What is the official name of the FCGR2B gene?
The official name of this gene is “Fc fragment of IgG, low affinity IIb, receptor (CD32).”
FCGR2B is the gene's official symbol. The FCGR2B gene is also known by other names, listed below.
Read more about gene names and symbols on the About page.
What is the normal function of the FCGR2B gene?
- From NCBI Gene:
The protein encoded by this gene is a low affinity receptor for the Fc region of immunoglobulin gamma complexes. The encoded protein is involved in the phagocytosis of immune complexes and in the regulation of antibody production by B-cells. Variations in this gene may increase susceptibilty to systemic lupus erythematosus (SLE). Several transcript variants encoding different isoforms have been found for this gene. [provided by RefSeq, Jun 2010]
- From UniProt (FCG2B_HUMAN):
Receptor for the Fc region of complexed or aggregated immunoglobulins gamma. Low affinity receptor. Involved in a variety of effector and regulatory functions such as phagocytosis of immune complexes and modulation of antibody production by B-cells. Binding to this receptor results in down-modulation of previous state of cell activation triggered via antigen receptors on B-cells (BCR), T-cells (TCR) or via another Fc receptor. Isoform IIB1 fails to mediate endocytosis or phagocytosis. Isoform IIB2 does not trigger phagocytosis.
NOTE: UniProt (FCG2B_HUMAN) suggests using caution when interpreting this information.
- From UniProt (FCG2C_HUMAN):
Receptor for the Fc region of complexed immunoglobulins gamma. Low affinity receptor. Involved in a variety of effector and regulatory functions such as phagocytosis of immune complexes and modulation of antibody production by B-cells.
NOTE: UniProt (FCG2C_HUMAN) suggests using caution when interpreting this information.
How are changes in the FCGR2B gene related to health conditions?
- Genetics Home Reference provides information about these conditions associated with changes in the FCGR2B gene:
- UniProt (FCG2B_HUMAN) provides the following information about the FCGR2B gene's known or predicted involvement in human disease.
A chromosomal aberration involving FCGR2B is found in a follicular lymphoma. Translocation t(1;22)(q22;q11). The translocation leads to the hyperexpression of the receptor. This may play a role in the tumor progression.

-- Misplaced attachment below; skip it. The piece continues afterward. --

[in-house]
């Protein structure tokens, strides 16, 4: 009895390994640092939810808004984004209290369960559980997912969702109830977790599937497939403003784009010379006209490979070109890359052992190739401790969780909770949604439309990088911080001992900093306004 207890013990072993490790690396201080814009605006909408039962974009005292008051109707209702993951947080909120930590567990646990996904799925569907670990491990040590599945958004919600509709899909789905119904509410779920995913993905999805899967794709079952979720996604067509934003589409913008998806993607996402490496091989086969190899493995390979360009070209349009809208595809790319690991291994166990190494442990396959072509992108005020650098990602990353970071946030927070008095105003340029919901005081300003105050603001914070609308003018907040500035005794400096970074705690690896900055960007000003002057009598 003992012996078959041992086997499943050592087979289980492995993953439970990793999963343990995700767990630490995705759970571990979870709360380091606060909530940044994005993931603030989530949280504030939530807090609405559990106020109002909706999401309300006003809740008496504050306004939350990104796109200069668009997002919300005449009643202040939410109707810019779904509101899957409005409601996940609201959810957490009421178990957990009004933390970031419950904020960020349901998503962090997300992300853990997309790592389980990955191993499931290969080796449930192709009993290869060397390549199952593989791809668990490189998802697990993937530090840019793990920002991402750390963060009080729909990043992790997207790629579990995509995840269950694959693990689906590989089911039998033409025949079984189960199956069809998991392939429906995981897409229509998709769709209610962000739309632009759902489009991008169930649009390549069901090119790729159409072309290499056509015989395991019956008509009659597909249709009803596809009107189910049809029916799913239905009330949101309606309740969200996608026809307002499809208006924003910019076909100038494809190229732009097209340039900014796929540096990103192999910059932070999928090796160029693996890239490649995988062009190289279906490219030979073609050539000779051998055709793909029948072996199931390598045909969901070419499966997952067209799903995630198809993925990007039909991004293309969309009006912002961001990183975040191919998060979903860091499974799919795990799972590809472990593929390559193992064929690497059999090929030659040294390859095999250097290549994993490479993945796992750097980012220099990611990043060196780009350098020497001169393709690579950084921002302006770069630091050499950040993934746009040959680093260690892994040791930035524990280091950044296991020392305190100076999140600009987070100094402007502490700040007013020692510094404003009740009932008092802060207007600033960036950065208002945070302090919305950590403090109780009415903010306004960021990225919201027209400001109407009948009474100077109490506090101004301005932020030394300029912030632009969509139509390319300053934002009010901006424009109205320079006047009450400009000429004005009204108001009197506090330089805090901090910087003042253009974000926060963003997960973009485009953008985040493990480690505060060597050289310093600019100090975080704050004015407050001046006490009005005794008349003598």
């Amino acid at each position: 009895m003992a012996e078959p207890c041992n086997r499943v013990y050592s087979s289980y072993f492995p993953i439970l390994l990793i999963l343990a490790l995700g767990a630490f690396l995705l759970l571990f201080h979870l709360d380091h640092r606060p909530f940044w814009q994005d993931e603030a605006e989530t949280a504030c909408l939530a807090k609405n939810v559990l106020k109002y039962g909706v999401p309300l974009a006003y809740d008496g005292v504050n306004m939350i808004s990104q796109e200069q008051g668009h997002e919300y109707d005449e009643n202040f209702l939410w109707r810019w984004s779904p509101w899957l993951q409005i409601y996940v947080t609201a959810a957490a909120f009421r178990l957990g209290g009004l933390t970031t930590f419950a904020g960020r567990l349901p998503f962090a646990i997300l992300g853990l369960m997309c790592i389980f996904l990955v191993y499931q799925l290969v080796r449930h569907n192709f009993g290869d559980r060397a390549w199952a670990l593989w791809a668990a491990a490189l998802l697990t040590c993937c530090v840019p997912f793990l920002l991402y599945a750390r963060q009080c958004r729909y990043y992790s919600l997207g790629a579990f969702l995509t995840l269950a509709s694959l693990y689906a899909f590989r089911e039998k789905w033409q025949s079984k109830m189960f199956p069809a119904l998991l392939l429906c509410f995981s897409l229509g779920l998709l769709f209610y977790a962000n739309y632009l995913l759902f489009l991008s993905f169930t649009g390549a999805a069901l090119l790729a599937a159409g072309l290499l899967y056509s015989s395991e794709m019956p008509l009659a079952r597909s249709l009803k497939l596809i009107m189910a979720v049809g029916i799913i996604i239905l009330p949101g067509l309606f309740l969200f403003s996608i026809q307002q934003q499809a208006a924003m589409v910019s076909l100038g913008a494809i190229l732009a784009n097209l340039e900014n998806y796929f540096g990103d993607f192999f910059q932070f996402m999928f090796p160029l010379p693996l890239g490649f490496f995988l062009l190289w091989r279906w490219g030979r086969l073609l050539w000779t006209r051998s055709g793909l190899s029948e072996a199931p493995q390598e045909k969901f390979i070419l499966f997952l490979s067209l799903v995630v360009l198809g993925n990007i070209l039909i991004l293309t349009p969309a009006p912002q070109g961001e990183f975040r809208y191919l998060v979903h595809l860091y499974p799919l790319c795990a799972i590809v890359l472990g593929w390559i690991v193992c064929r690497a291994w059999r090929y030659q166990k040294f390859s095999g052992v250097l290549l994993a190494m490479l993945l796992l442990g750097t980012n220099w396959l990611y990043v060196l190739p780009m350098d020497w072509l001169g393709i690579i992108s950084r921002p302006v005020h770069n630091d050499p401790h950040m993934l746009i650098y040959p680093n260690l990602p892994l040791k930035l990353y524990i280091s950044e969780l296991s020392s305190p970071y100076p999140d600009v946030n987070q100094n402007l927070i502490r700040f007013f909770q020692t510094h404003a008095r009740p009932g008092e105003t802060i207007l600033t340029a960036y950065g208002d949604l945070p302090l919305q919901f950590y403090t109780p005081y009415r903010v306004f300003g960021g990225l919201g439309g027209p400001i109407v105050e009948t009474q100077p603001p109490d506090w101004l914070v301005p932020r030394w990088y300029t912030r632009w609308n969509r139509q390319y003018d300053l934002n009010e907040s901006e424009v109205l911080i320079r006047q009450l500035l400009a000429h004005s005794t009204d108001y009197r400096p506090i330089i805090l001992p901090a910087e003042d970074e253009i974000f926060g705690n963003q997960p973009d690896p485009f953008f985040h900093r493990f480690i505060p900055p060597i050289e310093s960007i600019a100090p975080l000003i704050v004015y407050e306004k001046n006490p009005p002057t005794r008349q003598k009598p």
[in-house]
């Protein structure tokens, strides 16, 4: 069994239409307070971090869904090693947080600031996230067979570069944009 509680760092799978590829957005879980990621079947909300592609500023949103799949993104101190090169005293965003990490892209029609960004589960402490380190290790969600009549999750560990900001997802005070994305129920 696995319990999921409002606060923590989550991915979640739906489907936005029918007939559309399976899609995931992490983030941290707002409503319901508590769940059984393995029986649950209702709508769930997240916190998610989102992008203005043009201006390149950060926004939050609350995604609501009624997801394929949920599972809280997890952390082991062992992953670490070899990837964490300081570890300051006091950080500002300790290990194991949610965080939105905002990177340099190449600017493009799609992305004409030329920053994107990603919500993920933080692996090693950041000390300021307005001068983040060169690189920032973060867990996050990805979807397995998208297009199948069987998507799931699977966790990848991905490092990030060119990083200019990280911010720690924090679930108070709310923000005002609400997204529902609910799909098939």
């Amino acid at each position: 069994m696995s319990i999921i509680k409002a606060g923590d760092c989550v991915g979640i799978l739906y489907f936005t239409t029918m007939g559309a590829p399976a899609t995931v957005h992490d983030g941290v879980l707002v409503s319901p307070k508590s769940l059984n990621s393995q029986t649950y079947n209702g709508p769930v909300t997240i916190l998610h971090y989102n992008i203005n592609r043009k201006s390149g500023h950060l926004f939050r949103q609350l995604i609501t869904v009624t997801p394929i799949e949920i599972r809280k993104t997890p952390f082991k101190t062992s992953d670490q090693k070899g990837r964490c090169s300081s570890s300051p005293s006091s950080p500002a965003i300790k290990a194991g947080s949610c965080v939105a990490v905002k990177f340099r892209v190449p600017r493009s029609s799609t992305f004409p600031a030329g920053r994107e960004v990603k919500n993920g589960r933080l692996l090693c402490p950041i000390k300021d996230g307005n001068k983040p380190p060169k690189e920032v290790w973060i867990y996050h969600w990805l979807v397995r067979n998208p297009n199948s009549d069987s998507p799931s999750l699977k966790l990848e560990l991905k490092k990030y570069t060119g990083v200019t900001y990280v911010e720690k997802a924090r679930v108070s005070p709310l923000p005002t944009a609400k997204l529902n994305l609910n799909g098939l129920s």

Systemic lupus erythematosus (SLE): A chronic, relapsing, inflammatory, and often febrile multisystemic disorder of connective tissue, characterized principally by involvement of the skin, joints, kidneys and serosal membranes. It is of unknown etiology, but is thought to represent a failure of the regulatory mechanisms of the autoimmune system. The disease is marked by a wide range of system dysfunctions, an elevated erythrocyte sedimentation rate, and the formation of LE cells in the blood or bone marrow. Disease susceptibility is associated with variations affecting the gene represented in this entry.
- NCBI Gene lists the following diseases or traits (phenotypes) known or believed to be associated with changes in the FCGR2B gene.
- Susceptibility to malaria
- Systemic lupus erythematosus
- OMIM.org, a catalog designed for genetics professionals and researchers, provides the following information about the FCGR2B gene and its association with health conditions.
Where is the FCGR2B gene located?
Cytogenetic Location: 1q23
Molecular Location on chromosome 1: base pairs 161,663,114 to 161,678,653
The FCGR2B gene is located on the long (q) arm of chromosome 1 at position 23.
More precisely, the FCGR2B gene is located from base pair 161,663,114 to base pair 161,678,653 on chromosome 1.
See How do geneticists indicate the location of a gene? in the Handbook.
Where can I find additional information about FCGR2B?
You may also be interested in these resources, which are designed for genetics professionals and researchers.
- OMIM - Genetic disorder catalog
- Research Resources - Tools for researchers
What other names do people use for the FCGR2B gene or gene products?
Where can I find general information about genes?
The Handbook provides basic information about genetics in clear language.
These links provide additional genetics resources that may be useful.
What glossary definitions help with understanding FCGR2B?
The resources on this site should not be used as a substitute for
professional medical care or advice. Users seeking information about
a personal genetic disease, syndrome, or condition should consult with a qualified
See How can I find a genetics professional in my area? in the Handbook.